Three short postmeal walks as an alternate therapy to continuous walking for women with gestational diabetes
Applied Physiology, Nutrition and Metabolism
The purpose of this study was to determine whether postmeal walking (PMW, breaking up exercise into short bouts after meals) is an effective and feasible alternative to continuous walking for the management of gestational diabetes. Forty-one women with gestational diabetes were randomised between weeks 28–30 gestation to either standard care (30 minutes continuous exercise) or standard care with PMW (10 minutes of walking after breakfast, lunch, and dinner). Continuous glucose and activity monitors were worn to measure glycaemic control and adherence during 3 days of standard care (baseline) followed by 3 days of postmeal or continuous walking. A linear mixed model analysed the changes from baseline between postmeal and continuous walking, as an average of the 3-day periods. Thirty-two women (PMW n = 17: control n = 15, 33 ± 5 years, body mass index 25 ± 4 kg·m–2) completed the trial. Postprandial and overnight glucose concentrations were similar between PMW and control; both interventions improved from baseline. There was no difference in adherence between groups; however, PMW completed more minutes of prescribed physical activity across baseline and intervention days compared to the continuous walking standard-care group. Preliminary findings from this proof-of-concept study suggest PMW could be a promising alternative to, and work interchangeably with, traditional advice to perform continuous moderate-intensity physical activity in women with gestational diabetes.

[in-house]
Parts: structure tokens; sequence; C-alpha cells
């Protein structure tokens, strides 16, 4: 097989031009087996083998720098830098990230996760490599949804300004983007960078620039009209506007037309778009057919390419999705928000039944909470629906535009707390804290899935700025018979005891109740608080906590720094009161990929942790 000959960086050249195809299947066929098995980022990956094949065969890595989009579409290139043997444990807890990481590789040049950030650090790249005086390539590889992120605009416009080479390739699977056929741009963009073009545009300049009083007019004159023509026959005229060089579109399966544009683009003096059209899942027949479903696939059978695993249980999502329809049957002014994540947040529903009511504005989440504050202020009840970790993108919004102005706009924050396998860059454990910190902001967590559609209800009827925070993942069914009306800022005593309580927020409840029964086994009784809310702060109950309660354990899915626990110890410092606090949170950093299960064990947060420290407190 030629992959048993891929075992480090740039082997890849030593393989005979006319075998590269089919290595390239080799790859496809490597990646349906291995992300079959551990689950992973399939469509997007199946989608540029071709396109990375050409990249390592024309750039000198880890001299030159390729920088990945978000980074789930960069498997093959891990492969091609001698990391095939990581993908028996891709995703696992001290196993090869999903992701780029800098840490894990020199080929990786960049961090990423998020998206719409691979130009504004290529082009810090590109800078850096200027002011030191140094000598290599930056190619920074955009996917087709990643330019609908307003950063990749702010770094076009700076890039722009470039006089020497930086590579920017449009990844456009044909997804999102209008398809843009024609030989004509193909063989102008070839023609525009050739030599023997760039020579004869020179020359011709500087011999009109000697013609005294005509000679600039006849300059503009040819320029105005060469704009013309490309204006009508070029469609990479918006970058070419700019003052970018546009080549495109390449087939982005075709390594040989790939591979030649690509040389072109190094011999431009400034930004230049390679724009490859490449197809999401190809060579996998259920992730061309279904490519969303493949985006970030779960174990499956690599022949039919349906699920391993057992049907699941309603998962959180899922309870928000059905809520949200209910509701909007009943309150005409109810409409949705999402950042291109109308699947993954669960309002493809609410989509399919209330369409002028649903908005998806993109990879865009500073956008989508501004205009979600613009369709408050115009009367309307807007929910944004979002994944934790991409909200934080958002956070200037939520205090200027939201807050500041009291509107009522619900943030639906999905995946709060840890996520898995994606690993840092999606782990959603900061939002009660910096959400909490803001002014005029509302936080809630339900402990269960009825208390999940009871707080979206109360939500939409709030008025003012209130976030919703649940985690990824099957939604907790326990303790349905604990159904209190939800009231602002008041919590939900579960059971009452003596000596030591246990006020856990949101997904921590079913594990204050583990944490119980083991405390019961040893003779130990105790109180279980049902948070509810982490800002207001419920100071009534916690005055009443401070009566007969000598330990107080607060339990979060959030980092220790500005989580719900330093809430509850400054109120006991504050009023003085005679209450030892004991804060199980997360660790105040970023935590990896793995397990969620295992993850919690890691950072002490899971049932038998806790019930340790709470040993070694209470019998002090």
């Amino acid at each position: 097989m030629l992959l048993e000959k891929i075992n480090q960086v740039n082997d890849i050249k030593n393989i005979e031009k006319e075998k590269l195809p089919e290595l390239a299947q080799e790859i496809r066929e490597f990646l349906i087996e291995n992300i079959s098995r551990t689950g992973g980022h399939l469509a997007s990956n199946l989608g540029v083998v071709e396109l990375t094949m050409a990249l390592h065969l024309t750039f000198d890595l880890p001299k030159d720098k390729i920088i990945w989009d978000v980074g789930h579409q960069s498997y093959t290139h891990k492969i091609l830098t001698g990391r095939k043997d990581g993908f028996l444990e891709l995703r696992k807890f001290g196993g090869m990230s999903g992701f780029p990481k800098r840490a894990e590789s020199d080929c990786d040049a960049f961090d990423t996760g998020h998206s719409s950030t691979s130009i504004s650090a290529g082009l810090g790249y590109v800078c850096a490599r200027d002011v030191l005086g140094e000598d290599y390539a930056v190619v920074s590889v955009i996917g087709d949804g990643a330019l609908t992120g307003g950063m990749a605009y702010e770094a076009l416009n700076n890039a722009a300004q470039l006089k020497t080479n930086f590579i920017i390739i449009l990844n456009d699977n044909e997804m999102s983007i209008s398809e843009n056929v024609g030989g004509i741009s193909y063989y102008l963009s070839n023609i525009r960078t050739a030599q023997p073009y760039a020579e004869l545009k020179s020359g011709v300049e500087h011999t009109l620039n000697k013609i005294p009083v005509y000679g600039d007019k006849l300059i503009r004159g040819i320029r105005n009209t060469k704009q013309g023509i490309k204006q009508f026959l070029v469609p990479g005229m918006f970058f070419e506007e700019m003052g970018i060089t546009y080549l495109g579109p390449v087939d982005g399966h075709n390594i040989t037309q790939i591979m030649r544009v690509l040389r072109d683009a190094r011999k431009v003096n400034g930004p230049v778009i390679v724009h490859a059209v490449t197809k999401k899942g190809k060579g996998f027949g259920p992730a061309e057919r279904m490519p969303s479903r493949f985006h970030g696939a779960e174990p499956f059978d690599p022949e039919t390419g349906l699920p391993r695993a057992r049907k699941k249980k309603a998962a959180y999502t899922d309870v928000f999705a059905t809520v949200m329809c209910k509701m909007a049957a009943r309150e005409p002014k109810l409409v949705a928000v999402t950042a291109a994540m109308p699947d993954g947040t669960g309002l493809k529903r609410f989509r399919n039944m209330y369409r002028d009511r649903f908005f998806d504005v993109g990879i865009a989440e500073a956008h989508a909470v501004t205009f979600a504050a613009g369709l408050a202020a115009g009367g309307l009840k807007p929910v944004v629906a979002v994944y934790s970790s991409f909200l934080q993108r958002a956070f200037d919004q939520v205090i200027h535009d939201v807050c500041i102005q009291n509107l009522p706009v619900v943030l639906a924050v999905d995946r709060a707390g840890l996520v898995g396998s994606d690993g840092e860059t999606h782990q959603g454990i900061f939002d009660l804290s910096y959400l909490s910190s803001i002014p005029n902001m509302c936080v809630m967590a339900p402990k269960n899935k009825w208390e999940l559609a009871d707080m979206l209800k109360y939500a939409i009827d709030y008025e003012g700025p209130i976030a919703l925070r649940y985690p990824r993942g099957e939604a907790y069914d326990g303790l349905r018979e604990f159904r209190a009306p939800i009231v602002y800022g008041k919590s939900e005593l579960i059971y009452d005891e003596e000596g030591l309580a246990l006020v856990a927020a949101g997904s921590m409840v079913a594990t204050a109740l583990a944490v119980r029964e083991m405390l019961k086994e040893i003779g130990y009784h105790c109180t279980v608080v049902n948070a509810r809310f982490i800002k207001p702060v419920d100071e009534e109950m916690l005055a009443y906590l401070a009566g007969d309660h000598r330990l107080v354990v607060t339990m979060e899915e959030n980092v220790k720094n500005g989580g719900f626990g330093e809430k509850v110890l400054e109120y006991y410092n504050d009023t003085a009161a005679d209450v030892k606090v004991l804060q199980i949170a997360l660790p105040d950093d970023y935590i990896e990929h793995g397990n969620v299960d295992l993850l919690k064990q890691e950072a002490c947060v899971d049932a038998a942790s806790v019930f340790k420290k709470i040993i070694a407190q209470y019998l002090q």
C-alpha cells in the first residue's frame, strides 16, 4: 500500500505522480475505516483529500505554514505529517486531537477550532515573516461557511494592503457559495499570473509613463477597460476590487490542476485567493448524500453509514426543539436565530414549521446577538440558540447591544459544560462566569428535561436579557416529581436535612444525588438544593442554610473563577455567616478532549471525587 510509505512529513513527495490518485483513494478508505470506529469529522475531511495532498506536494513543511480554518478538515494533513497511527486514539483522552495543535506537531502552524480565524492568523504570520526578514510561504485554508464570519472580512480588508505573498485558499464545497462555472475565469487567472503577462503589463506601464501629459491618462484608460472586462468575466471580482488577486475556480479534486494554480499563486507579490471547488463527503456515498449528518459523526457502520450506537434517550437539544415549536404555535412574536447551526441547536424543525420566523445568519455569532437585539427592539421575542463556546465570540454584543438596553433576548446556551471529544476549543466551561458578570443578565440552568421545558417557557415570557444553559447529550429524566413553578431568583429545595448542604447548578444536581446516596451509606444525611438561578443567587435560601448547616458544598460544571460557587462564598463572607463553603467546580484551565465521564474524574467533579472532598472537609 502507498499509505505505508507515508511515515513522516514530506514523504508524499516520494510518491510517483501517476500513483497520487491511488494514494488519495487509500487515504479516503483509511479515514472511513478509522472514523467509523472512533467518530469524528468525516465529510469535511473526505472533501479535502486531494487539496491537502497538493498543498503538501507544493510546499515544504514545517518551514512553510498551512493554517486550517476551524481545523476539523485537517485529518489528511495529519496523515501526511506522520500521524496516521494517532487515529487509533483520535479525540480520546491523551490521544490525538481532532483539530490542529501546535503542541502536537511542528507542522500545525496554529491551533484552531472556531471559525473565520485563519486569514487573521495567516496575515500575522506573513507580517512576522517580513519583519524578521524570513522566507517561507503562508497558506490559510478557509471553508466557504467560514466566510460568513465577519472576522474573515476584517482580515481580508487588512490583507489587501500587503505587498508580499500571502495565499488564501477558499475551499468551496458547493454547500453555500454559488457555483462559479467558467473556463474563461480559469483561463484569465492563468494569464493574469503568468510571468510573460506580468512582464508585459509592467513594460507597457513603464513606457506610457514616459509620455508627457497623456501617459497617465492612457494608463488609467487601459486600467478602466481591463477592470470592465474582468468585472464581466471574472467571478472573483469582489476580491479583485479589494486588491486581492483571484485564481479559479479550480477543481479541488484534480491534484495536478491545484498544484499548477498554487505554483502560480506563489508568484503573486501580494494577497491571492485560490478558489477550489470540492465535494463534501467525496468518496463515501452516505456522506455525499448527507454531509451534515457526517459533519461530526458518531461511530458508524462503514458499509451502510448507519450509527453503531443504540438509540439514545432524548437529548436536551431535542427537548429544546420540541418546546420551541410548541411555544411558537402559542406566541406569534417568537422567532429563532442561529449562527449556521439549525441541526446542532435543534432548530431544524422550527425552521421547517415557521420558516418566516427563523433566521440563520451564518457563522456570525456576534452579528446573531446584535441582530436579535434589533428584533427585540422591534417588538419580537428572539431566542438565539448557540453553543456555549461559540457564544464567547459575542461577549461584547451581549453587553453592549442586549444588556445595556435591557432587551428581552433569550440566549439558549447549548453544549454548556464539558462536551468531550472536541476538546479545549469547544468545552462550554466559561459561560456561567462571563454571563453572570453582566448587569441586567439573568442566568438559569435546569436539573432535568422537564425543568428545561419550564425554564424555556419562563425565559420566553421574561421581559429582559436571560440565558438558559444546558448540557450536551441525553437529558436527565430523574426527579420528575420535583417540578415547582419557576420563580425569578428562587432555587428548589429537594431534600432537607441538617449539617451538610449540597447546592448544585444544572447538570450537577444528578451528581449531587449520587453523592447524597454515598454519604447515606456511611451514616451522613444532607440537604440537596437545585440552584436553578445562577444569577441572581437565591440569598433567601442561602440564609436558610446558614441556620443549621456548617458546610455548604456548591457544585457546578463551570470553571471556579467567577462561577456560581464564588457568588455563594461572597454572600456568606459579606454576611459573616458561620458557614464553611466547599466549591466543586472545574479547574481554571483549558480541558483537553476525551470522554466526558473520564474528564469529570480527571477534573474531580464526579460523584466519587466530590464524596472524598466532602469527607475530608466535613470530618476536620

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National Health and Medical Research Council